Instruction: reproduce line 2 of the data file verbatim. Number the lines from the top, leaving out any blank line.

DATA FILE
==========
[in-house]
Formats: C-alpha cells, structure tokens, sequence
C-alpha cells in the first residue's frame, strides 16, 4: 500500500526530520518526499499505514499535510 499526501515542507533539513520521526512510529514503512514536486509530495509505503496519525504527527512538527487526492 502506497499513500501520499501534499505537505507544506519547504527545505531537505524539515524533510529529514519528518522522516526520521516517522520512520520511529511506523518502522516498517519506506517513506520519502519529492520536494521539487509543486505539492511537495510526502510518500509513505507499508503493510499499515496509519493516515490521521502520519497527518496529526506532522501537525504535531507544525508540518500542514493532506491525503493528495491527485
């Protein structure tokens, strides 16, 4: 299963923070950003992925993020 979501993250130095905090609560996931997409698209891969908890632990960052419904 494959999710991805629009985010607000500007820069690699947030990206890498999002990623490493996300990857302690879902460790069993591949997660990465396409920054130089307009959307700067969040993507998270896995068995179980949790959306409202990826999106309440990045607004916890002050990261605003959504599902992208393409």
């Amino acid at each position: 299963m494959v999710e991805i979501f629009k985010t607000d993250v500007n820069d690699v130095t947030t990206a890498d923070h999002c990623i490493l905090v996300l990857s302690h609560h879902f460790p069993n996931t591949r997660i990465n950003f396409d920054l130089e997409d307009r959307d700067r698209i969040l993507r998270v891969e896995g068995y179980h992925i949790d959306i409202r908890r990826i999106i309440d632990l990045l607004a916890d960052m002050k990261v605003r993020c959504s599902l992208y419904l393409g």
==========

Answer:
Formats: C-alpha cells, structure tokens, sequence